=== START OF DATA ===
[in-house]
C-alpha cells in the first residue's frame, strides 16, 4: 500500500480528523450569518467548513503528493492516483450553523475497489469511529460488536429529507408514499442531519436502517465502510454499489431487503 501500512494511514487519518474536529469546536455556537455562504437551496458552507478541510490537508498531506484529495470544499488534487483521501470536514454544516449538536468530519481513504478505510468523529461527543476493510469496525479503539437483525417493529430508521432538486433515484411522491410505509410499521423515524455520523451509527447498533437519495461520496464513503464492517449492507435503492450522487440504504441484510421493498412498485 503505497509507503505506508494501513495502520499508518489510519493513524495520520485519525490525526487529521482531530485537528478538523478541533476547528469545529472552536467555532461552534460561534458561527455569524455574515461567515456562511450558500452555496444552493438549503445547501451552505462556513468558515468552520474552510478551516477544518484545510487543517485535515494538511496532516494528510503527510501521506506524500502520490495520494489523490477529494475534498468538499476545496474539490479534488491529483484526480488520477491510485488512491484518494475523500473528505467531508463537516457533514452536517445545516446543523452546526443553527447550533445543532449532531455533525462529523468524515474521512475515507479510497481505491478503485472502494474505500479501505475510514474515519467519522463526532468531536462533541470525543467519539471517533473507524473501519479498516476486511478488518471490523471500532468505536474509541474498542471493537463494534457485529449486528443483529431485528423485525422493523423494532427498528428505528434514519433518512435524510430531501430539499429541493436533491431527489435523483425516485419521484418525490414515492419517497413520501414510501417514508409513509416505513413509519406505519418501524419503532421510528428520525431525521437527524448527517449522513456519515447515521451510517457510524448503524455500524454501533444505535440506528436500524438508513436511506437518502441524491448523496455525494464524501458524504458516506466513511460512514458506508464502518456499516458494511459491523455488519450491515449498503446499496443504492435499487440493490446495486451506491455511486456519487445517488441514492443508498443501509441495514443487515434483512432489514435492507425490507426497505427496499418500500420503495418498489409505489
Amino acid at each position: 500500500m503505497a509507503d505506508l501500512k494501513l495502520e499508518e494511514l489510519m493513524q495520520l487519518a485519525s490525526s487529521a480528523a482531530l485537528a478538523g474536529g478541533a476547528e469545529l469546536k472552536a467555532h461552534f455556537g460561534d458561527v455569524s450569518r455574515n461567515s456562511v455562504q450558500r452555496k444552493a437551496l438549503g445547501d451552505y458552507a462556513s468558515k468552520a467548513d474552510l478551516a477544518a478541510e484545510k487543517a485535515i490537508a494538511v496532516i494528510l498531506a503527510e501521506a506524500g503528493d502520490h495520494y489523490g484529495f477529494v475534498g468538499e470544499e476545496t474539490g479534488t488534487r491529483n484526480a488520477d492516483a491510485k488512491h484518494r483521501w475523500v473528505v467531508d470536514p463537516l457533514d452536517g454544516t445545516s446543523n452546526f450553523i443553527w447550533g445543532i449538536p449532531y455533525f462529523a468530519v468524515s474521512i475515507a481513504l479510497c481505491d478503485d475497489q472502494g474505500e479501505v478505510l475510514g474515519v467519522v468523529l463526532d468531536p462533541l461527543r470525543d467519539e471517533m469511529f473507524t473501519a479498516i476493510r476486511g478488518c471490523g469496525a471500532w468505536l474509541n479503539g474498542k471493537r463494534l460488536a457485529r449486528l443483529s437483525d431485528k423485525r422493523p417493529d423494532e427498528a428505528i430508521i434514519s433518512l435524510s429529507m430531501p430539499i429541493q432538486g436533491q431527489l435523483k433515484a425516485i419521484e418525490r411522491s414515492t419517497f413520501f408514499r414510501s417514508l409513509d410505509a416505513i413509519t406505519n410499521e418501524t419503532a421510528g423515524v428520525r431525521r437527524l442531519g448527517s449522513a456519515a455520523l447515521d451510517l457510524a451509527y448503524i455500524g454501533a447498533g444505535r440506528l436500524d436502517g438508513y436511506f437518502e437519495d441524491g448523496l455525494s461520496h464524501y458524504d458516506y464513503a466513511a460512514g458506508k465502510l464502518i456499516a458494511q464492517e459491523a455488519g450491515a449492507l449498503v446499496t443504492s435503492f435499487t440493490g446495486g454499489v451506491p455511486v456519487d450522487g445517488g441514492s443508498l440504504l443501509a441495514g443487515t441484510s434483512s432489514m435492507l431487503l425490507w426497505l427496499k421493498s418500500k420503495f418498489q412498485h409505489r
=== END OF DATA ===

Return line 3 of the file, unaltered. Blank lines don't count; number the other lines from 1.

Amino acid at each position: 500500500m503505497a509507503d505506508l501500512k494501513l495502520e499508518e494511514l489510519m493513524q495520520l487519518a485519525s490525526s487529521a480528523a482531530l485537528a478538523g474536529g478541533a476547528e469545529l469546536k472552536a467555532h461552534f455556537g460561534d458561527v455569524s450569518r455574515n461567515s456562511v455562504q450558500r452555496k444552493a437551496l438549503g445547501d451552505y458552507a462556513s468558515k468552520a467548513d474552510l478551516a477544518a478541510e484545510k487543517a485535515i490537508a494538511v496532516i494528510l498531506a503527510e501521506a506524500g503528493d502520490h495520494y489523490g484529495f477529494v475534498g468538499e470544499e476545496t474539490g479534488t488534487r491529483n484526480a488520477d492516483a491510485k488512491h484518494r483521501w475523500v473528505v467531508d470536514p463537516l457533514d452536517g454544516t445545516s446543523n452546526f450553523i443553527w447550533g445543532i449538536p449532531y455533525f462529523a468530519v468524515s474521512i475515507a481513504l479510497c481505491d478503485d475497489q472502494g474505500e479501505v478505510l475510514g474515519v467519522v468523529l463526532d468531536p462533541l461527543r470525543d467519539e471517533m469511529f473507524t473501519a479498516i476493510r476486511g478488518c471490523g469496525a471500532w468505536l474509541n479503539g474498542k471493537r463494534l460488536a457485529r449486528l443483529s437483525d431485528k423485525r422493523p417493529d423494532e427498528a428505528i430508521i434514519s433518512l435524510s429529507m430531501p430539499i429541493q432538486g436533491q431527489l435523483k433515484a425516485i419521484e418525490r411522491s414515492t419517497f413520501f408514499r414510501s417514508l409513509d410505509a416505513i413509519t406505519n410499521e418501524t419503532a421510528g423515524v428520525r431525521r437527524l442531519g448527517s449522513a456519515a455520523l447515521d451510517l457510524a451509527y448503524i455500524g454501533a447498533g444505535r440506528l436500524d436502517g438508513y436511506f437518502e437519495d441524491g448523496l455525494s461520496h464524501y458524504d458516506y464513503a466513511a460512514g458506508k465502510l464502518i456499516a458494511q464492517e459491523a455488519g450491515a449492507l449498503v446499496t443504492s435503492f435499487t440493490g446495486g454499489v451506491p455511486v456519487d450522487g445517488g441514492s443508498l440504504l443501509a441495514g443487515t441484510s434483512s432489514m435492507l431487503l425490507w426497505l427496499k421493498s418500500k420503495f418498489q412498485h409505489r